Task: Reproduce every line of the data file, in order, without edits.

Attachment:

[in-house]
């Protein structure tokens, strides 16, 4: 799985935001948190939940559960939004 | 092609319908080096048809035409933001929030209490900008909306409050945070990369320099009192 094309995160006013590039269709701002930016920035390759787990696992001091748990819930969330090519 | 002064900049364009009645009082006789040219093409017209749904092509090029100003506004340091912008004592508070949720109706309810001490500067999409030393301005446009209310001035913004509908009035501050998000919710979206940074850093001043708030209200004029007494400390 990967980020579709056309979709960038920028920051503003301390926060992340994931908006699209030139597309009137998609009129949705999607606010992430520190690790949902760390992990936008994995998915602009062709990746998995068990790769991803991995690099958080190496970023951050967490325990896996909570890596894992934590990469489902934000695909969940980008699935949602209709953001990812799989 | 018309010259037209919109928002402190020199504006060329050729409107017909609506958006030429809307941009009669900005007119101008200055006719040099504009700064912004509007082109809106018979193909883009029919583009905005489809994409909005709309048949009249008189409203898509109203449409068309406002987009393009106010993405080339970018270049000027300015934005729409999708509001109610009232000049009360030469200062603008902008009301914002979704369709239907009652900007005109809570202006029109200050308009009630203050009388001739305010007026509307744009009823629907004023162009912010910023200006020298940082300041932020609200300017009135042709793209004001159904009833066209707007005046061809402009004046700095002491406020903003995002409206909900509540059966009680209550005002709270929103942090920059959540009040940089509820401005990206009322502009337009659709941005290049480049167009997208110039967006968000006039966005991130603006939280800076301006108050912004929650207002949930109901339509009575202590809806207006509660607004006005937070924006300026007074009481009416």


[in-house]
């Protein structure tokens, strides 16, 4: 799985935001948190939940559960939004 | 092609319908080096048809035409933001929030209490900008909306409050945070990369320099009192 094309995160006013590039269709701002930016920035390759787990696992001091748990819930969330090519 | 002064900049364009009645009082006789040219093409017209749904092509090029100003506004340091912008004592508070949720109706309810001490500067999409030393301005446009209310001035913004509908009035501050998000919710979206940074850093001043708030209200004029007494400390 990967980020579709056309979709960038920028920051503003301390926060992340994931908006699209030139597309009137998609009129949705999607606010992430520190690790949902760390992990936008994995998915602009062709990746998995068990790769991803991995690099958080190496970023951050967490325990896996909570890596894992934590990469489902934000695909969940980008699935949602209709953001990812799989 | 018309010259037209919109928002402190020199504006060329050729409107017909609506958006030429809307941009009669900005007119101008200055006719040099504009700064912004509007082109809106018979193909883009029919583009905005489809994409909005709309048949009249008189409203898509109203449409068309406002987009393009106010993405080339970018270049000027300015934005729409999708509001109610009232000049009360030469200062603008902008009301914002979704369709239907009652900007005109809570202006029109200050308009009630203050009388001739305010007026509307744009009823629907004023162009912010910023200006020298940082300041932020609200300017009135042709793209004001159904009833066209707007005046061809402009004046700095002491406020903003995002409206909900509540059966009680209550005002709270929103942090920059959540009040940089509820401005990206009322502009337009659709941005290049480049167009997208110039967006968000006039966005991130603006939280800076301006108050912004929650207002949930109901339509009575202590809806207006509660607004006005937070924006300026007074009481009416």